Walk, spin, read bicycle journals, and

It's that time of year when people put their bicycles away for the winter. Some hardy souls soldier on and learn that the hardest part about dressing for winter is staying cool enough. It's so easy to overdress, and you work up more heat than you realize pedaling. When the snow and ice fall, a few more leave their bicycles at home, while others discover the joy of pedaling through a softly falling snow and how effective the snow plows are. Fat-tired bicycles are all the rage right now, especially in areas that get more snow than Missouri does.

If you have put away your bicycle, here are some suggestions to get you through the winter until you can get back on two wheels.

Walking: In cold weather and slick conditions, walking is preferable to any other option for short errands or recreation. Walking briskly warms you up without combining sweat and wind chill as bicycling does. Walking is a bit more stable, and if you do slip and fall it's at a slower speed and therefore less damaging.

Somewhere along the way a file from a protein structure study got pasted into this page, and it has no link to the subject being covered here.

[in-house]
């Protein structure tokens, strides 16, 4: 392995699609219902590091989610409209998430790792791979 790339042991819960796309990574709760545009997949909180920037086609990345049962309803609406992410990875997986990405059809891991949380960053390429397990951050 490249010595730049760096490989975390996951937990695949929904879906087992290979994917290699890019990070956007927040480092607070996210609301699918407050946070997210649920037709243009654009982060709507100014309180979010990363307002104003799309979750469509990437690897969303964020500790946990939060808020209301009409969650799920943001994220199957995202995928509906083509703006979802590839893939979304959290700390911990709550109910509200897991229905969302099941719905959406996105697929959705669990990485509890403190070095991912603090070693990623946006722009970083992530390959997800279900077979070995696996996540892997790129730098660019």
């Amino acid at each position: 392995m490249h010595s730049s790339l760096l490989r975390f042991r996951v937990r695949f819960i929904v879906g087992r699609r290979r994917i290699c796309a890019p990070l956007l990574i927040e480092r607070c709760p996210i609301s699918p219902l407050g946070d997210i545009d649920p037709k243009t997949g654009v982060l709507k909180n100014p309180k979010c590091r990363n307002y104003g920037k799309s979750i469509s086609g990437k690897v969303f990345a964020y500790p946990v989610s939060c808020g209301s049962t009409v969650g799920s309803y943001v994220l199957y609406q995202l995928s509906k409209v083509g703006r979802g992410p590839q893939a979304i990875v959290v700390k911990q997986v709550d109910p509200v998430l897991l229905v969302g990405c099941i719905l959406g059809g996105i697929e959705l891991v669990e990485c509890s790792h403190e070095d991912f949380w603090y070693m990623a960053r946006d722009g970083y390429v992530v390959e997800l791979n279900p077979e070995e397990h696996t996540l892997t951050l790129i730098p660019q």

Spinning: Spinning isn't my favorite activity. I don't see the point of pedaling nowhere. But it does keep you in shape. A friend of mine went on a spring bike ride with his wife, who had been spinning all winter. He had not ridden much since the fall. She left him behind on the hills!

Reading bicycle journals: My favorites are www.crazyguyonabike.com and www.fatcyclist.com. While fun, reading bicycle journals won't keep you fit. With a little ingenuity, you can combine it with spinning, so you can stay fit without being bored.

Skiing: I read an article about the happiness consistently generated by skiing. Skiing, however, is an expensive, time-consuming hobby that can only be done in places with mountains. Or is it? A friend of mine bought some cross-country skis and skis out his front door and into the park. He says he and his kids have just as much fun in the neighborhood as on the slopes at a resort.

Biking and walking only in good weather is a bit like starting and stopping smoking frequently. It's too hard to keep changing the habit. Staying in the habit of biking and walking all year round is easier and surprisingly fun.